Blaine stilled at this, and although his eyes were still squeezed tight shut, she knew he had heard her, because he stopped his frantic mantra. After a few seconds he began to whisper desperately, though Carole put this down to the fever getting worse, "K… K….Kurt… I want Kurt… please… I want K… Kurt."

With how close she had gotten to this particular patient already, it shocked Carole as she uttered a familiar name, but she was sure he did not meant her Kurt. Kurt had never once mentioned a family member, or a friend named Blaine, and Kurt always spoke his mind. If they knew each other, then she would surely know. The boy on the gurney in front of her was beginning to get worked up again, as he kept muttering 'Kurt' over and over again. Gently, she squeezed his hand to alert him back to her presence as she asked:

"Is Kurt a family member? A brother? An Uncle? A friend?"

"Please," Blaine pleaded in a heartbreakingly faint voice, and she could tell he was close to passing out again. "I just want Kurt…please…"

"I know sweetie," Carole whispered sympathetically, brushing a gentle hand through his tangled curls to soothe him. "I know… you want Kurt. Does Kurt have an address? Or a phone number?"

Blaine just continued to cry softly, lulling further into the depths of unconsciousness. Carole hated to press him, but it was so rare for a rape case in Lima not to have any family at all, that she continued despite her instincts. She wanted the boy to have someone there for him, although when she reached the hospital, she had every intention of getting out of her shift and staying with Blaine until someone came.

"Does this Kurt have a last name that could maybe help us find him?" she asked tenderly to Blaine's semiconscious form.

She swore her heart started pounding a hundred to the dozen when he whispered, "Hummel. I… I just want Kurt… and Burt Hummel," before passing out completely.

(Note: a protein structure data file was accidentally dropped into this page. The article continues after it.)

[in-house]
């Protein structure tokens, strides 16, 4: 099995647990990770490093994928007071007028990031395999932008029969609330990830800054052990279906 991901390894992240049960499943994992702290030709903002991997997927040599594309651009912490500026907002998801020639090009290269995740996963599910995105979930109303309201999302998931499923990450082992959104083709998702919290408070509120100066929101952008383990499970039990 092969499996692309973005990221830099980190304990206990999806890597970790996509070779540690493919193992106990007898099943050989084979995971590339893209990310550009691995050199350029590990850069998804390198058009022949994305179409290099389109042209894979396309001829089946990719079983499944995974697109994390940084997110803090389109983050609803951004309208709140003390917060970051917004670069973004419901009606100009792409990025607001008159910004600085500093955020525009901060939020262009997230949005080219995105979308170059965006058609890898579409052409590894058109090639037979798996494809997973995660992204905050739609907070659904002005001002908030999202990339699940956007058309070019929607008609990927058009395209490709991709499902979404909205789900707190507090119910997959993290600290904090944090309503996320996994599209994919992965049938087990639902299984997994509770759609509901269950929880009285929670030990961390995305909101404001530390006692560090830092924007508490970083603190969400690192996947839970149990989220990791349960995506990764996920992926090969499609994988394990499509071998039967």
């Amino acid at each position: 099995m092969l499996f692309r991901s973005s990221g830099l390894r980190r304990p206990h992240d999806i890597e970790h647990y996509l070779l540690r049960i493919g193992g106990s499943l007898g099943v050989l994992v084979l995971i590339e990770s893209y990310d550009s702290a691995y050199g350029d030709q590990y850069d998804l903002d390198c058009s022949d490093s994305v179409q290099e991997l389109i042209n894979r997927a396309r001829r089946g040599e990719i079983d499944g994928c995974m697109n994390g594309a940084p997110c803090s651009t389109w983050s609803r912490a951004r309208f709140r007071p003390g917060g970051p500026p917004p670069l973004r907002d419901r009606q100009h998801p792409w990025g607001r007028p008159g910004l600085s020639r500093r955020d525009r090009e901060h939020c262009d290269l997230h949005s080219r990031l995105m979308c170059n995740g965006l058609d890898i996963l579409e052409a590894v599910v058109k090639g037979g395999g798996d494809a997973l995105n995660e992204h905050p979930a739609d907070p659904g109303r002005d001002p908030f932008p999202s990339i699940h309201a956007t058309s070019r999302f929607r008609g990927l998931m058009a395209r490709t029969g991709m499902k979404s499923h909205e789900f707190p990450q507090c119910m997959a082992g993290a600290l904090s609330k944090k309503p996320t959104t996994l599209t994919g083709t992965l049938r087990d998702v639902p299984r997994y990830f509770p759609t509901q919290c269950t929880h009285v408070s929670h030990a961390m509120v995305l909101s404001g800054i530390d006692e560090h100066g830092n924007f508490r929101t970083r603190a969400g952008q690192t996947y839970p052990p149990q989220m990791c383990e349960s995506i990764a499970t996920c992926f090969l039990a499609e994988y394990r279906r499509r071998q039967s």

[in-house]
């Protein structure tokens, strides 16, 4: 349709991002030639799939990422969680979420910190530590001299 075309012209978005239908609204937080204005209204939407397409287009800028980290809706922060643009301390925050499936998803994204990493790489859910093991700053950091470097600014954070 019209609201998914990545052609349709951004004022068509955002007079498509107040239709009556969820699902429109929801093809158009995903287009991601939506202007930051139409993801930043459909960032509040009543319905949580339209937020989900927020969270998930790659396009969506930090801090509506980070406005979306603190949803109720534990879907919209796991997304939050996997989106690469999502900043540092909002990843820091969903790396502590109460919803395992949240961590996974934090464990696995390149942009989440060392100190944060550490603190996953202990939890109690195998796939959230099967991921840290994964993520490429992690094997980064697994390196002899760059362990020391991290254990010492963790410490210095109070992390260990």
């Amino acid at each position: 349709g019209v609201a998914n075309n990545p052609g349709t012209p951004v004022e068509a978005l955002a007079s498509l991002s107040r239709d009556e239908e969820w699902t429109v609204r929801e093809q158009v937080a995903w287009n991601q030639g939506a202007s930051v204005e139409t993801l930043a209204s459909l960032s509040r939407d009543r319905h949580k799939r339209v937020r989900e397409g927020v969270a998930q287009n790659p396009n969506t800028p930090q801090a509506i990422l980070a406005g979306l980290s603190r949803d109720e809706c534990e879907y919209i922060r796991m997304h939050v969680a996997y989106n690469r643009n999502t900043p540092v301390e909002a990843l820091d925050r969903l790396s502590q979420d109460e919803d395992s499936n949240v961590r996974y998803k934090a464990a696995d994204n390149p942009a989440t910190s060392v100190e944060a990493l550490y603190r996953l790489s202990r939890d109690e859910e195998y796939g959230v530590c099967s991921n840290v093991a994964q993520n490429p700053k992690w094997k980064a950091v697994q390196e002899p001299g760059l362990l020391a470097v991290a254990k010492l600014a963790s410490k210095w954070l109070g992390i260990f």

Carole swallowed. There were not many Hummel's in Ohio to start with, but there was only one Hummel family in Ohio, and their Christian names just so happened to be the ones Blaine had muttered. She held tight to Blaine's hand as they finally reached the hospital and he was lifted onto a gurney to take into the ER. Once she found out the extent of Blaine's injuries, she knew she had a phone call to make.

So that was the first chapter of my first Glee/Klaine fanfic, and I really hope some of you liked it enough to review, or even if you didn't - tell me what you think. As you will probably tell as I get further along in the story, it's set as a parallel to the show. There will be some things which intertwine with the actual storyline of the show and AU moments like this, but I promise to try and make it good. Apologies if it's a bit angsty - it's certainly a little angstier than other stories I've written. But this story came to me a little while ago and it wouldn't go away. It's probably going to be quite long... Alternatively, if you don't like it, or if it offends anyone, I won't continue and will take it down. The planned next chapter sees Burt arrive, and Klaine get a reunion after six years!